So, the goal for the Mavericks should be to force the Celtics into more situations where their center is guarding the Mavericks’ center. But how?

As we semi-alluded to earlier, the Celtics are switching all their ballscreen actions not involving Porzingis or Horford. That means that they are switching ballscreens involving Tatum and Derrick White. In this series, White has spent a lot of time on Kyrie Irving. That means when Irving enters a pick-and-roll with Gafford (or Lively), the Celtics are conceding a massive mismatch by letting White guard Gafford/Lively (first clip in the montage below).  

Upon realizing this, the Celtics decided to stop giving that switch. However, denying a switch isn’t easy, and sometimes it leads to high-value shots (second clip). 

(Sidebar #1: When Irving was being guarded by Jrue Holiday, the Mavericks would have White’s man set a screen on him before having Gafford/Lively set one so that Irving could get the White matchup. The Mavericks have to do this because Holiday is actually pretty good at guarding centers.)

After getting burned by the Irving/Gafford pick-and-roll enough, the Celtics eventually moved their center back on to Gafford, which enabled Doncic to get back to his favorite play. Here, it ends up in a measly pull up jumper, but that doesn’t really matter. What matters is that the Mavericks are dictating the matchups again.

(Sidebar #2: Look at Irving take advantage of the Celtics’ new matchups in this sequence here.)

This discovery puts the Celtics in a bit of a bind. If they keep their center on the Mavericks center, it plays right into Doncic’s magical hands. But if they keep the matchups as they originally had them set, Irving and Gafford/Lively can create strong offense by attacking White.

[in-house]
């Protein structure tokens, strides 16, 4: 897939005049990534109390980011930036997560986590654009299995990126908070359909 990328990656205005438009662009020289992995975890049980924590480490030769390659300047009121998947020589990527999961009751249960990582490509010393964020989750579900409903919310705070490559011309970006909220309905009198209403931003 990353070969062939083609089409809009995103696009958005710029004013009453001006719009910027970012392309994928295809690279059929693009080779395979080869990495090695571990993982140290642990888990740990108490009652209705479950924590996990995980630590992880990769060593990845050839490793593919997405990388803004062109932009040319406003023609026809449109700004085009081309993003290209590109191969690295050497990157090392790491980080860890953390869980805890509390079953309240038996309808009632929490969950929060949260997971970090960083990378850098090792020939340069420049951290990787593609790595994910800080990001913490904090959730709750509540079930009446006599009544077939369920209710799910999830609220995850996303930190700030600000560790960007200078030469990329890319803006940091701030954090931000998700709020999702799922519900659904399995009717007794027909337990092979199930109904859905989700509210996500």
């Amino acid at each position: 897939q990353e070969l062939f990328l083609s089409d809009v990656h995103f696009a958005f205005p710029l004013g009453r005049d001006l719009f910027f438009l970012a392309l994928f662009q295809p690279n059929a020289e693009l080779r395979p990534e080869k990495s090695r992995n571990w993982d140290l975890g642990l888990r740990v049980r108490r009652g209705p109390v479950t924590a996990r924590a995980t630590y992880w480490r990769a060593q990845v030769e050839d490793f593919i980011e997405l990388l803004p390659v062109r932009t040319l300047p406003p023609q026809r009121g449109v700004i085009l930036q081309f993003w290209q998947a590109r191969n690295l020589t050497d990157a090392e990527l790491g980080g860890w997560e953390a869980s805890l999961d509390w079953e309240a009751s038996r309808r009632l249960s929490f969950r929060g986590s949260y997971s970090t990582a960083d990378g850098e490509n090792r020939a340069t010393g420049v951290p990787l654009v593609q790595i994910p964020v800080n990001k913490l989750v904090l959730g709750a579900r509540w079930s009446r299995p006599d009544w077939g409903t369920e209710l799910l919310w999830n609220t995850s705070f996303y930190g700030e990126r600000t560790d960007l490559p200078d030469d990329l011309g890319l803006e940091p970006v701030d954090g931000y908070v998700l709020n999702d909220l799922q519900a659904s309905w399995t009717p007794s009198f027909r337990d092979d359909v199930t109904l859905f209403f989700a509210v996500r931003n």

We know what you’re thinking. If this storyline is so meaningful, why did the Mavericks still end up losing? Well, the Celtics started to catch fire from downtown in the fourth quarter (4-for-9 from three), and they were able to create a handful of early offense turnovers (three) that caused the lead to balloon to 14 with under four minutes left.

In response, the Mavericks closed the game with a last-ditch, offensive-first lineup featuring Maxi Kleber at the five. So, we didn’t really get to see how much more the Mavericks could exploit the new setup.

A Sprinkle Of Creativity

The other big thing that caught my eye from the fourth quarter was this well-executed after timeout call from head coach Jason Kidd (one of the best play callers in the business). With Gafford and Lively on the bench, the Celtics went back to having their center guard Jones. The Mavericks countered this with a Spain pick-and-roll that resulted in an easy two points.

Against the Minnesota Timberwolves, the Mavericks ran a ton of double drag and Spain pick-and-rolls to add some flavor to their ballscreen-centric attack. However, for some unexplainable reason, they have been doing very little of either of those pick-and-roll types against the Celtics (as noted by Mo Dakhil on Twitter). They are going to need to get back to these actions in Game 3.

If the Mavericks can combine the Celtics new matchups they’ve unlocked with the exotic pick-and-roll variations they have proven themselves adept at carrying out in the past, their offense may be able to rediscover its old groove. Don’t forget, the Mavericks mustered up a 118.3 offensive rating against one of the best defenses of the last decade just one round ago. They are surely capable of doing something similar to the Celtics (a great, but not all-time level defense).

And if they can do that, who knows, maybe Doncic channels his inner Dwyane Wade, bringing the Mavericks back from the dead and guiding them all the way to an NBA title.